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Container Shrubs: How to Choose the Best Plant for Your Porch

Published on March 14th 2020

by PimlicoDan. All rights reserved

A close up of a flower garden in front of a building
Growing trees and shrubs in containers is a great way to add instant colour and form to your patio or terrace while perfectly framing your doorway.
Choose carefully, and you could have a plant that will last for years and add seasons of colour.

Getting started

A pink flower pot

Outdoor Planters

Picking your pot
Choosing the right pot is essential not only for aesthetics but also for the welfare of the plant. There are plenty of options available to help you find the perfect one for your porch.
Terracotta: Select frost-proof designs and be cautious that the clay dries out rapidly. These are heavy, rustic and environmentally friendly.
Plastic: Not environmentally friendly, but lighter and holds moisture better than terracotta.
Glazed terracotta & stone: Glazed pots are better for water retention, though not to everyone’s taste. Stone can be gorgeous but is, of course, very heavy.
Empty garden pots ready for summer planting
Wood: Ensure the wood is treated correctly. Half barrels can look great, especially with a spreading shrub, like a maple.
Metal: Gives a modern feel, but in a south-facing spot will microwave your plants to a crisp.
Growing media
The most frequently advised compost for perennials in containers is John Innes No.3.
John Innes No.3 is a loam-based, balanced medium that holds onto water and nutrients well while allowing free drainage.
Increasingly, there are peat-free alternatives. However, some plants, such as Camellias and Azaleas, will need ericaceous soil, so always check before planting.
Use a single crock to cover the drainage hole in the bottom of the container.
A tree in front of a building


Standard plants
Standard plants are a popular style of porch plants, where shrubs are shaped into a tree-like form.
Plants are usually grafted at the top of the long, single stem, which prevents them from getting taller, but they’ll still need regular trimming to keep a tight shape.
Tip: Remove suckers growing from the base of the plant, which will weaken the lollipop shape.
Often seen in evergreens, such as Bay, Box and Conifers, there are coloured-foliage plants, too, such as Photinia ‘Red Robin’ or the deciduous flamingo willow:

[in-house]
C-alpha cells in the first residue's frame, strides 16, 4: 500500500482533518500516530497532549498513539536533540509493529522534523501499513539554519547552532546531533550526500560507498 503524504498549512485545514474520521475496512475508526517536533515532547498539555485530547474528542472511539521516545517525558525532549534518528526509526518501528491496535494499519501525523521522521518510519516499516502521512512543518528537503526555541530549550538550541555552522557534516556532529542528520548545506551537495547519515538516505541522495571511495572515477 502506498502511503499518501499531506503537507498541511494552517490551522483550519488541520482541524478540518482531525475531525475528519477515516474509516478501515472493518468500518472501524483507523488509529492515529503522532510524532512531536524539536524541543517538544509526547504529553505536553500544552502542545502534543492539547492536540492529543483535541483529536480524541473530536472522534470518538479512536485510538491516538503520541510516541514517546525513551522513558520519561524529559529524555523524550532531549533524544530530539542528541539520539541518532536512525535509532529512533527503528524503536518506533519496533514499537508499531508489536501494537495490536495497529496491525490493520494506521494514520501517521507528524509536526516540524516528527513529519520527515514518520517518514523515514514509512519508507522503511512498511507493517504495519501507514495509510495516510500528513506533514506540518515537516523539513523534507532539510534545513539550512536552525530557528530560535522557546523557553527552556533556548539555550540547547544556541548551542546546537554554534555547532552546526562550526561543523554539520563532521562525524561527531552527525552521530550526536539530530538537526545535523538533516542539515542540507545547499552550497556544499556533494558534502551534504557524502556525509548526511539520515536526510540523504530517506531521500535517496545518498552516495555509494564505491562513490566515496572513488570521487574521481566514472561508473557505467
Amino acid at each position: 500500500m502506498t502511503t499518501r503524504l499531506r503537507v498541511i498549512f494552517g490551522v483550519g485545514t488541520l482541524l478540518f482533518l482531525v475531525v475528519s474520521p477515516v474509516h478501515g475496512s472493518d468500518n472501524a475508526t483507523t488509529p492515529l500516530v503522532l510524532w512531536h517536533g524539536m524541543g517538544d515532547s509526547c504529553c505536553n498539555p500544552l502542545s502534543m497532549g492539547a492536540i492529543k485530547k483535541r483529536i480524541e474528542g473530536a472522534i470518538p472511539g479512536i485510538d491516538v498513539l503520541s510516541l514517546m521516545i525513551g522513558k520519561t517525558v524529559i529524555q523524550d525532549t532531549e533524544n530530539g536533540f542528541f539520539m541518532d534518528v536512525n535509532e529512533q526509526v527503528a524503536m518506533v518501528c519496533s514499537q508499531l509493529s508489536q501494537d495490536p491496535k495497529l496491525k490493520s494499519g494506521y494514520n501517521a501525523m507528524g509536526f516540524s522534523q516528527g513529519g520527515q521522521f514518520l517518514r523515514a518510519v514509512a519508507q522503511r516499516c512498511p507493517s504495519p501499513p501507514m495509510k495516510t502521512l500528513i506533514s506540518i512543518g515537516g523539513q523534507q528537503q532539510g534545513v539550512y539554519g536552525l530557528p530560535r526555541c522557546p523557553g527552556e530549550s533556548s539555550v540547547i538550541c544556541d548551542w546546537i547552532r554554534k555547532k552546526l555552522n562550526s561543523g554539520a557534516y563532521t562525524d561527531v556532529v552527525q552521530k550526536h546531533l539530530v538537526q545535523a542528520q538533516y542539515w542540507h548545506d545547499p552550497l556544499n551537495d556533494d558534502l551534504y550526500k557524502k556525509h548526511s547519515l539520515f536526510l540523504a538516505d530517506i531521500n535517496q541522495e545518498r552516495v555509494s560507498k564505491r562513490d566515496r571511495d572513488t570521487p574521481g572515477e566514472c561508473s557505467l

There are a number of hardy flowering and berrying shrubs which are also grown as standards, including:
A green plant in a garden
In a similar vein to standards, other forms of topiary include pyramids, cones and spirals. Again, they require regular trimming to keep a compact shape.
As in standard plants, it's generally Bay, Conifers and Box grown in this fashion.
Conifers are much-overlooked container plants but make excellent specimens providing they are never allowed to dry out.
Growing a miniature fruit tree is not only switches things up from the more traditional trees, but they are also a good talking point and provide something to add to the table.
There’s a surprising amount to choose from, with Apple, Pear, Plum, Peaches and nectarine varieties a-plenty. Be sure to check they are miniatures, designed for patio growing on dwarf rootstocks.
Growing fruit trees does require more attention, but the sweet taste of success can make it all the more rewarding.
A fruit hanging from a branch

South-facing aspects
With their ability to withstand drought and scorching sun, Mediterranean plants are an excellent choice for south-facing porches.
They will still need regular watering during the summer. Still, the sheltered position means that you can try some more tender subjects, like Olives, Bottlebrushes and standard French Lavender, which adds fragrance.
In mild areas of the country, you can try Oleanders, standard Pelargoniums and even Lemons, but be prepared to give protection during winter cold spells.
Shaded spots
Keeping container plants works well in a shady spot because they don't dry out as quickly. As with many species, take care to keep them sheltered from bitter, blasting winds if they are exposed in the open.
Japanese Maples look spectacular in containers, and some varieties, such as ‘Sango-Kaku', have coloured stems and seasonally-changing foliage for year-round interest.

Why not try your hand at a Japanese themed area of your garden?

Find everything you need here:

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